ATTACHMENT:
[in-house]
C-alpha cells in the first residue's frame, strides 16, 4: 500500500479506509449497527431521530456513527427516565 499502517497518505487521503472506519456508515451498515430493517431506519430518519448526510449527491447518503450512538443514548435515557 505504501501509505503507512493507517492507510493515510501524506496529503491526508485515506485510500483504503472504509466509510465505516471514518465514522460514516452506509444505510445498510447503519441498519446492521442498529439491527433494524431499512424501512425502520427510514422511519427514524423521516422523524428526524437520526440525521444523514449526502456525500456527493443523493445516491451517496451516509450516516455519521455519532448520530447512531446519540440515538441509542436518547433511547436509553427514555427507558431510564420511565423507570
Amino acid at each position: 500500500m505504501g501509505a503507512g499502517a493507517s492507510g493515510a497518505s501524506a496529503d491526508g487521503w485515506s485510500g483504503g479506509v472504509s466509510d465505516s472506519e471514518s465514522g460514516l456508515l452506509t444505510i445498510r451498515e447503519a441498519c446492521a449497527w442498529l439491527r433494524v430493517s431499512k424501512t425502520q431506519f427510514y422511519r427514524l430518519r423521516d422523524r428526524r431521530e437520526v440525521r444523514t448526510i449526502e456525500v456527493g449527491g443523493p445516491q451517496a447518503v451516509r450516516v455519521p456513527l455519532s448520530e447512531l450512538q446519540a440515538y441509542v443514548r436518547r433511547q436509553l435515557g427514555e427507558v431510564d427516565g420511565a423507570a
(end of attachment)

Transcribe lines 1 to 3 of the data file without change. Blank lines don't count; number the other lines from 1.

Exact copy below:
[in-house]
C-alpha cells in the first residue's frame, strides 16, 4: 500500500479506509449497527431521530456513527427516565 499502517497518505487521503472506519456508515451498515430493517431506519430518519448526510449527491447518503450512538443514548435515557 505504501501509505503507512493507517492507510493515510501524506496529503491526508485515506485510500483504503472504509466509510465505516471514518465514522460514516452506509444505510445498510447503519441498519446492521442498529439491527433494524431499512424501512425502520427510514422511519427514524423521516422523524428526524437520526440525521444523514449526502456525500456527493443523493445516491451517496451516509450516516455519521455519532448520530447512531446519540440515538441509542436518547433511547436509553427514555427507558431510564420511565423507570
Amino acid at each position: 500500500m505504501g501509505a503507512g499502517a493507517s492507510g493515510a497518505s501524506a496529503d491526508g487521503w485515506s485510500g483504503g479506509v472504509s466509510d465505516s472506519e471514518s465514522g460514516l456508515l452506509t444505510i445498510r451498515e447503519a441498519c446492521a449497527w442498529l439491527r433494524v430493517s431499512k424501512t425502520q431506519f427510514y422511519r427514524l430518519r423521516d422523524r428526524r431521530e437520526v440525521r444523514t448526510i449526502e456525500v456527493g449527491g443523493p445516491q451517496a447518503v451516509r450516516v455519521p456513527l455519532s448520530e447512531l450512538q446519540a440515538y441509542v443514548r436518547r433511547q436509553l435515557g427514555e427507558v431510564d427516565g420511565a423507570a